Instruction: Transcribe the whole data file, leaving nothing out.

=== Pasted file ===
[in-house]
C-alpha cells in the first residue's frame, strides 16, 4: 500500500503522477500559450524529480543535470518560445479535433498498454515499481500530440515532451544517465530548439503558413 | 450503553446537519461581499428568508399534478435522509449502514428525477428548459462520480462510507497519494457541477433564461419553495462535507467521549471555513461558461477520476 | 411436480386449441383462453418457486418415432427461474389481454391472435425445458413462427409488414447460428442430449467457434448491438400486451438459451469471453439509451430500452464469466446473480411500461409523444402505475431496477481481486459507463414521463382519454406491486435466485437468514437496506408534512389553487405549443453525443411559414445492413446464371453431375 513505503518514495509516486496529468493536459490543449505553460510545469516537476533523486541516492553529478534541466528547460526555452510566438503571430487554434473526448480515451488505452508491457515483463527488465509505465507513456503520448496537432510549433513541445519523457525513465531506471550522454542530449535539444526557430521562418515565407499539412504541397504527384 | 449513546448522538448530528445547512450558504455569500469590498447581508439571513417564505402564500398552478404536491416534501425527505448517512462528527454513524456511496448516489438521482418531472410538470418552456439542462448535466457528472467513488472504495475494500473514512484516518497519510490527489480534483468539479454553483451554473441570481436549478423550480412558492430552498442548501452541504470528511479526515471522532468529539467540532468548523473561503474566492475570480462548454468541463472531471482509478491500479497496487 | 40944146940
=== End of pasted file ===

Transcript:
[in-house]
C-alpha cells in the first residue's frame, strides 16, 4: 500500500503522477500559450524529480543535470518560445479535433498498454515499481500530440515532451544517465530548439503558413 | 450503553446537519461581499428568508399534478435522509449502514428525477428548459462520480462510507497519494457541477433564461419553495462535507467521549471555513461558461477520476 | 411436480386449441383462453418457486418415432427461474389481454391472435425445458413462427409488414447460428442430449467457434448491438400486451438459451469471453439509451430500452464469466446473480411500461409523444402505475431496477481481486459507463414521463382519454406491486435466485437468514437496506408534512389553487405549443453525443411559414445492413446464371453431375 513505503518514495509516486496529468493536459490543449505553460510545469516537476533523486541516492553529478534541466528547460526555452510566438503571430487554434473526448480515451488505452508491457515483463527488465509505465507513456503520448496537432510549433513541445519523457525513465531506471550522454542530449535539444526557430521562418515565407499539412504541397504527384 | 449513546448522538448530528445547512450558504455569500469590498447581508439571513417564505402564500398552478404536491416534501425527505448517512462528527454513524456511496448516489438521482418531472410538470418552456439542462448535466457528472467513488472504495475494500473514512484516518497519510490527489480534483468539479454553483451554473441570481436549478423550480412558492430552498442548501452541504470528511479526515471522532468529539467540532468548523473561503474566492475570480462548454468541463472531471482509478491500479497496487 | 40944146940